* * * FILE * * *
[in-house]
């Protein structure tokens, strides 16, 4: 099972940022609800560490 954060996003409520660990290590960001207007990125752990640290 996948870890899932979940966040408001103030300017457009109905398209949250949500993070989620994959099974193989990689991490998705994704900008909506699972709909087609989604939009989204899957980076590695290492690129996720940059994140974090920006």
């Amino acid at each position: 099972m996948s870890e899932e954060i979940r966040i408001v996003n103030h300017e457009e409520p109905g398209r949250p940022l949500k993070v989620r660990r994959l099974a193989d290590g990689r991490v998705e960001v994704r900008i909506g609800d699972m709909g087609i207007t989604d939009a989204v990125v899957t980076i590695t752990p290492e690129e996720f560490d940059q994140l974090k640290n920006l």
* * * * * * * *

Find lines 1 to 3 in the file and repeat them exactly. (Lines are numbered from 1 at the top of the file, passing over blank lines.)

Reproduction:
[in-house]
């Protein structure tokens, strides 16, 4: 099972940022609800560490 954060996003409520660990290590960001207007990125752990640290 996948870890899932979940966040408001103030300017457009109905398209949250949500993070989620994959099974193989990689991490998705994704900008909506699972709909087609989604939009989204899957980076590695290492690129996720940059994140974090920006």
């Amino acid at each position: 099972m996948s870890e899932e954060i979940r966040i408001v996003n103030h300017e457009e409520p109905g398209r949250p940022l949500k993070v989620r660990r994959l099974a193989d290590g990689r991490v998705e960001v994704r900008i909506g609800d699972m709909g087609i207007t989604d939009a989204v990125v899957t980076i590695t752990p290492e690129e996720f560490d940059q994140l974090k640290n920006l």